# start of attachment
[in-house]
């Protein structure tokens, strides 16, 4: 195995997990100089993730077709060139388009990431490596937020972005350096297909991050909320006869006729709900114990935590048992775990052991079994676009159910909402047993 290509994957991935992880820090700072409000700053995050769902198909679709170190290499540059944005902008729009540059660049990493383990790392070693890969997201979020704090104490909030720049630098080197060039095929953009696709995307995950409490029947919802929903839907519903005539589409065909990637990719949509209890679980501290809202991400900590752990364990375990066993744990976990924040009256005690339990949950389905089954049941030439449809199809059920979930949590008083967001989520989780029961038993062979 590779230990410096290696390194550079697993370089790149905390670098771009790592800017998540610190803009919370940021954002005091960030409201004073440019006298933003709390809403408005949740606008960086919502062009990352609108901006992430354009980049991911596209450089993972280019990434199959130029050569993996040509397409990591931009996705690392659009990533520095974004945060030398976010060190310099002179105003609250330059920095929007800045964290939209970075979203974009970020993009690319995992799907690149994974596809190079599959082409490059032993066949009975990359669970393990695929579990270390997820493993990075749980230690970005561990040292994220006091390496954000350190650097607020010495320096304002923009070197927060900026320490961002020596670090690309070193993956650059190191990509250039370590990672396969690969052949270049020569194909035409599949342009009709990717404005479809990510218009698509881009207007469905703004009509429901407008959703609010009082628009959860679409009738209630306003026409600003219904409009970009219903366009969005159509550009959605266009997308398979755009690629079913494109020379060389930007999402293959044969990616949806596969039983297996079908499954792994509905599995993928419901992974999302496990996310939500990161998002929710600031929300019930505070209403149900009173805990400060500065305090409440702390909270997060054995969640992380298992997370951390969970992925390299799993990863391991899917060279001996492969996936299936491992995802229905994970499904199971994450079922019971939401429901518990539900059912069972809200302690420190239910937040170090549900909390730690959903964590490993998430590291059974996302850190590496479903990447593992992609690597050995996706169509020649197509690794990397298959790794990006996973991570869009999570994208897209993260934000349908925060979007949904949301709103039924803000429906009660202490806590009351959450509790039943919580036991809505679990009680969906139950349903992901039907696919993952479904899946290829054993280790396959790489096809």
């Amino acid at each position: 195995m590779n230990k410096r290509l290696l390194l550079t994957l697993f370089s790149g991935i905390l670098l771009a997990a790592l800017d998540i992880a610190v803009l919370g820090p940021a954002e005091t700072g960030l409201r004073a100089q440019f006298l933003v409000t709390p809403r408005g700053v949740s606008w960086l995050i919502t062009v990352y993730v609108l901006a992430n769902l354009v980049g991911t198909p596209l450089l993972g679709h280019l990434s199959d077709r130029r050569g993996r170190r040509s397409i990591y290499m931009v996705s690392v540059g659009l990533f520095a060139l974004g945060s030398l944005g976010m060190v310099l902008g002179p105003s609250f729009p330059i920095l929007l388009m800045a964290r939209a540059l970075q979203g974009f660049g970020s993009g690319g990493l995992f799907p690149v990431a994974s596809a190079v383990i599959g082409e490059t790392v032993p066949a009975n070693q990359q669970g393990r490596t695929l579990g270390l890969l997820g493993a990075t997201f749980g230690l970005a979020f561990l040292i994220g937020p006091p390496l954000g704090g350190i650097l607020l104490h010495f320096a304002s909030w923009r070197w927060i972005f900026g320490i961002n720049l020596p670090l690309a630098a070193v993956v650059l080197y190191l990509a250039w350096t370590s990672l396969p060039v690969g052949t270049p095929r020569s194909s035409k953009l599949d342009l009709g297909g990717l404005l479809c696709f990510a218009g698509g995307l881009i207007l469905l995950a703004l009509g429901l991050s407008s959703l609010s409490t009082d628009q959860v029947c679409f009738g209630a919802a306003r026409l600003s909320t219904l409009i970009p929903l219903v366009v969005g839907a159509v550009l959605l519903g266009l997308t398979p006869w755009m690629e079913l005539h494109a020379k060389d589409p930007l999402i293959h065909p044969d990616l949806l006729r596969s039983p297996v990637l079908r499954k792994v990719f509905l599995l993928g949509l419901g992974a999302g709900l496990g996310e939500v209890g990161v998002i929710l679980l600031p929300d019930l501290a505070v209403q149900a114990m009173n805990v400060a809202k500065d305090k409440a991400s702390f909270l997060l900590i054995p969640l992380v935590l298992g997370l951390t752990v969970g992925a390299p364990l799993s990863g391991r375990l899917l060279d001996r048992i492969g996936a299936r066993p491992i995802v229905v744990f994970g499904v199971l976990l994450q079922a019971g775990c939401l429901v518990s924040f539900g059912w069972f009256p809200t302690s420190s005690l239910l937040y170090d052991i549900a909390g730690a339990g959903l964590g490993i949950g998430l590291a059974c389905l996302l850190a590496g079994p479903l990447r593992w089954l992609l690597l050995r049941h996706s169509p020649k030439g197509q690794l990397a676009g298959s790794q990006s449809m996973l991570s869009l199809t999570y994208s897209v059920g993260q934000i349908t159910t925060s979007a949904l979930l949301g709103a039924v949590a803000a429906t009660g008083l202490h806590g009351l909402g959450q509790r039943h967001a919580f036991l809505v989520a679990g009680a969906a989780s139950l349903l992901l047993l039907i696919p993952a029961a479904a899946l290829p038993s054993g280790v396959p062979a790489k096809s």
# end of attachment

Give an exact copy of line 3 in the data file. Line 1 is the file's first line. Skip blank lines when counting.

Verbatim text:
């Amino acid at each position: 195995m590779n230990k410096r290509l290696l390194l550079t994957l697993f370089s790149g991935i905390l670098l771009a997990a790592l800017d998540i992880a610190v803009l919370g820090p940021a954002e005091t700072g960030l409201r004073a100089q440019f006298l933003v409000t709390p809403r408005g700053v949740s606008w960086l995050i919502t062009v990352y993730v609108l901006a992430n769902l354009v980049g991911t198909p596209l450089l993972g679709h280019l990434s199959d077709r130029r050569g993996r170190r040509s397409i990591y290499m931009v996705s690392v540059g659009l990533f520095a060139l974004g945060s030398l944005g976010m060190v310099l902008g002179p105003s609250f729009p330059i920095l929007l388009m800045a964290r939209a540059l970075q979203g974009f660049g970020s993009g690319g990493l995992f799907p690149v990431a994974s596809a190079v383990i599959g082409e490059t790392v032993p066949a009975n070693q990359q669970g393990r490596t695929l579990g270390l890969l997820g493993a990075t997201f749980g230690l970005a979020f561990l040292i994220g937020p006091p390496l954000g704090g350190i650097l607020l104490h010495f320096a304002s909030w923009r070197w927060i972005f900026g320490i961002n720049l020596p670090l690309a630098a070193v993956v650059l080197y190191l990509a250039w350096t370590s990672l396969p060039v690969g052949t270049p095929r020569s194909s035409k953009l599949d342009l009709g297909g990717l404005l479809c696709f990510a218009g698509g995307l881009i207007l469905l995950a703004l009509g429901l991050s407008s959703l609010s409490t009082d628009q959860v029947c679409f009738g209630a919802a306003r026409l600003s909320t219904l409009i970009p929903l219903v366009v969005g839907a159509v550009l959605l519903g266009l997308t398979p006869w755009m690629e079913l005539h494109a020379k060389d589409p930007l999402i293959h065909p044969d990616l949806l006729r596969s039983p297996v990637l079908r499954k792994v990719f509905l599995l993928g949509l419901g992974a999302g709900l496990g996310e939500v209890g990161v998002i929710l679980l600031p929300d019930l501290a505070v209403q149900a114990m009173n805990v400060a809202k500065d305090k409440a991400s702390f909270l997060l900590i054995p969640l992380v935590l298992g997370l951390t752990v969970g992925a390299p364990l799993s990863g391991r375990l899917l060279d001996r048992i492969g996936a299936r066993p491992i995802v229905v744990f994970g499904v199971l976990l994450q079922a019971g775990c939401l429901v518990s924040f539900g059912w069972f009256p809200t302690s420190s005690l239910l937040y170090d052991i549900a909390g730690a339990g959903l964590g490993i949950g998430l590291a059974c389905l996302l850190a590496g079994p479903l990447r593992w089954l992609l690597l050995r049941h996706s169509p020649k030439g197509q690794l990397a676009g298959s790794q990006s449809m996973l991570s869009l199809t999570y994208s897209v059920g993260q934000i349908t159910t925060s979007a949904l979930l949301g709103a039924v949590a803000a429906t009660g008083l202490h806590g009351l909402g959450q509790r039943h967001a919580f036991l809505v989520a679990g009680a969906a989780s139950l349903l992901l047993l039907i696919p993952a029961a479904a899946l290829p038993s054993g280790v396959p062979a790489k096809s």